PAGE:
All Hail Godzilla: King Of The Monsters

Despite what many critics are blaring, the latest American Godzilla film, Godzilla: King of the Monsters, is quite enjoyable. There are issues with the film, which is part of Legendary Entertainment’s Monsterverse cinematic universe, and I was hoping we would have gotten the definitive Godzilla film from Hollywood. That goal still evades us, but this film is a solid B, which is kind of appropriate given this can be considered a B-film even though Godzilla: King of the Monsters is a blockbuster event film.

The film’s plot is not complicated. A bunch of giant monsters are awakened from their prehistoric slumber; these include the famous kaijus Rodan, Mothra and the big baddie himself Ghidorah. These monsters start vying for the top spot as the apex Titan and joining this conflict is humanity’s most unexpected hope: the king himself, Godzilla.

To be clear, this film is a continuation of the Garth Edwards Godzilla released in 2014. The events from that film are mentioned here with a couple of characters returning, though this film focuses on a largely new cast. Godzilla was an enjoyable reboot of the Hollywood version of Godzilla and comparing the two, I’d have to say I prefer Godzilla: King of the Monsters because of all the epic kaiju battles. The monster scenes are the film’s best parts, they’re just amazing and beautifully choreographed. Their scale is simply jawdropping. The special effects are topnotch and the super powerful fight scenes are meant to be seen on the big screen!  Even compared to the Japanese versions, this film has the best Godzilla fight scenes I’ve ever seen. Godzilla: King of the Monsters also does an interesting job of showing the monsters’ place in world history and expands upon the mythology shown in the previous two films of the Monsterverse, Godzilla and Kong: Skull Island.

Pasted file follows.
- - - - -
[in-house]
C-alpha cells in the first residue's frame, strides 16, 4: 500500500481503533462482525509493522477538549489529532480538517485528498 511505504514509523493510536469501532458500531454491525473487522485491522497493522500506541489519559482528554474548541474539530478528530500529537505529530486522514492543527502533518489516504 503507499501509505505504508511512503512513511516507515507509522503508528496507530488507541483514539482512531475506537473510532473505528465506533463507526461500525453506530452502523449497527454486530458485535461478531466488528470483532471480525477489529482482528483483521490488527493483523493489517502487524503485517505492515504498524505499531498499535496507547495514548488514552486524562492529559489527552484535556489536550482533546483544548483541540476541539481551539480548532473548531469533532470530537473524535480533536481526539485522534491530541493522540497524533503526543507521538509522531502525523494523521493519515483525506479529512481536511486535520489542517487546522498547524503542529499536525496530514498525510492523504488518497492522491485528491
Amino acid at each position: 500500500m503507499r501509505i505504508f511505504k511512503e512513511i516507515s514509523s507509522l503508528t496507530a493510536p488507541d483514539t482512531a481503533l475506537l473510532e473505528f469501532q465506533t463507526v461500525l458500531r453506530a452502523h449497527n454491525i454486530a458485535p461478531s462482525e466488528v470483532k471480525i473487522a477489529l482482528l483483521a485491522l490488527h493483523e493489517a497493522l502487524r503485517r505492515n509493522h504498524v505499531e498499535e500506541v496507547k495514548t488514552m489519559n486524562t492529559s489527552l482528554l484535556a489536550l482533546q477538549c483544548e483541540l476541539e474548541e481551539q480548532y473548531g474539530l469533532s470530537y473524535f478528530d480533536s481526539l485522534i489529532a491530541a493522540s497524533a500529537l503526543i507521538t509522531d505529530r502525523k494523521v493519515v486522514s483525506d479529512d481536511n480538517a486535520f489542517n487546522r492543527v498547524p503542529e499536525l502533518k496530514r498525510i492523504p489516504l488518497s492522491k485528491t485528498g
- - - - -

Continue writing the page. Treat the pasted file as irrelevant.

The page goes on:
Believe it or not, the scenes with the humans are well done for the most part except for a flaw I’ll get to. The actors like Kyle Chandler and Millie Bobby Brown turn in fine performances that are not one-note like in Godzilla. The first Monsterverse film was hobbled with forgettable actors except for Bryan Cranston and he was not around too long in Godzilla. The big issue with the humans in this sequel, which bogs the film is that the humor falls flat most of the time. It feels forced and annoying. We came to see the film for giant monsters not bad attempts at comedy. Another problem with the film is that it lacks a suspension of disbelief. There a many scenes where the characters are right in the middle of intense monster action or are interacting directly with the kaiju and nothing happens to them, even though there is debris flying all around them. In previous kaiju films, the humans were always far away from the action and it was believable that they did not get hurt. But here, they’re right in the middle of the action and nothing happens to them. Sorry, but this is unbelievable and took me out of the film.

Putting the gripes about the film aside, Godzilla: King of the Monsters is an enjoyable blockbuster. It has its issues and deserved to be better but it is what it is, a big romp of a kaiju movie. While not as great as other cinematic universes, the Monsterverse is delivering consistently entertaining films and hopefully next year’s Godzilla vs. Kong will up the ante and be an improvement.

Walter L. Stevenson

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